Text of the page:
I imagine some of you saying- “ok FINE! But I’m not there yet. I don’t know how to really live in a state of complete acceptance. I can’t always let things be as they are!”

Me either!

In those moments, I may use the mind to connect with an affirmation I already feel some resonance with to help in supporting myself. In my experience it’s very different to use affirmations that resonate in some kind of real way as opposed to using empty affirmations. Affirmations are most useful when they come from an already lived resonance in the body that feels real, perhaps because there is a deeper level of honesty and authenticity.

Real life Interjects, again

My daughter is on her first overseas trip and is struggling. As her mother, I want nothing other than to say a bunch of affirmations so that she will feel better, so that she will feel safe, so that she will feel ok.

What do I do? More than anything I’d love it if affirmations “worked” on her. I’d love if I could cast a magic word spell on her. But I’ve learned that empty affirmations don’t help her. Rather than try to pacify her fears with empty affirmations, I acknowledged her actual experience while also mentioning some positive things that resonate in some real way for her.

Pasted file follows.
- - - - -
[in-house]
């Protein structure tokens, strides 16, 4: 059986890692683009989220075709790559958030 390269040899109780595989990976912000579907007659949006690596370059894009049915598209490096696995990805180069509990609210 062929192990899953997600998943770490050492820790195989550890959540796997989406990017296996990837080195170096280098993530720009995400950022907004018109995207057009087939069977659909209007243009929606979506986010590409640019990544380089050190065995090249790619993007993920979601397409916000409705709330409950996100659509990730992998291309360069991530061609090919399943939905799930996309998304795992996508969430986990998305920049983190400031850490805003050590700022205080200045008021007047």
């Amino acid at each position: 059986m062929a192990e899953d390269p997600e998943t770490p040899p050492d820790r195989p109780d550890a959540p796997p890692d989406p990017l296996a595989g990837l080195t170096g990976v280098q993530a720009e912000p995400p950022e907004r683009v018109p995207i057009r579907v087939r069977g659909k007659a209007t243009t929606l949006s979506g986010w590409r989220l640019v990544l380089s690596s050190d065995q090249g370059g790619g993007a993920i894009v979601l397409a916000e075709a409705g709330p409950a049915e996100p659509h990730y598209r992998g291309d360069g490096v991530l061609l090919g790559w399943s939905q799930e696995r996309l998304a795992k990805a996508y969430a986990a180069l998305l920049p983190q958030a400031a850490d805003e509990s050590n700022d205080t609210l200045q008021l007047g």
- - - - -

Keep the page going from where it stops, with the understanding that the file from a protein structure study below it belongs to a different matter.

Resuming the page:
Off the phone, I am confronted with my own fears. Being 4,500 miles away “as the crow flies,” I don’t know if what I’ve said has helped her, I just know that the texts have stopped. It becomes increasingly clear that I can’t make everything ok for her, and I can’t make everything ok for me either.

As I hone into what is going on with me, how it feels to my being that my daughter is out in the world and afraid, I find a sense of powerlessness. Powerlessness is no stranger to me, but this powerlessness feels different than the powerlessness I grew up with. I don’t feel debilitated, I feel humbled. There is a resonance in my being that says it is safe for me to acknowledge, “I am not in charge,” while feeling all the big feelings that come with that. There is something in me that knows “I can trust.” These affirmations nourish me, as they feel true deep in my being. When affirmations don’t feel true for me, and are instead more of a platitude, I don’t use them.

Faking it?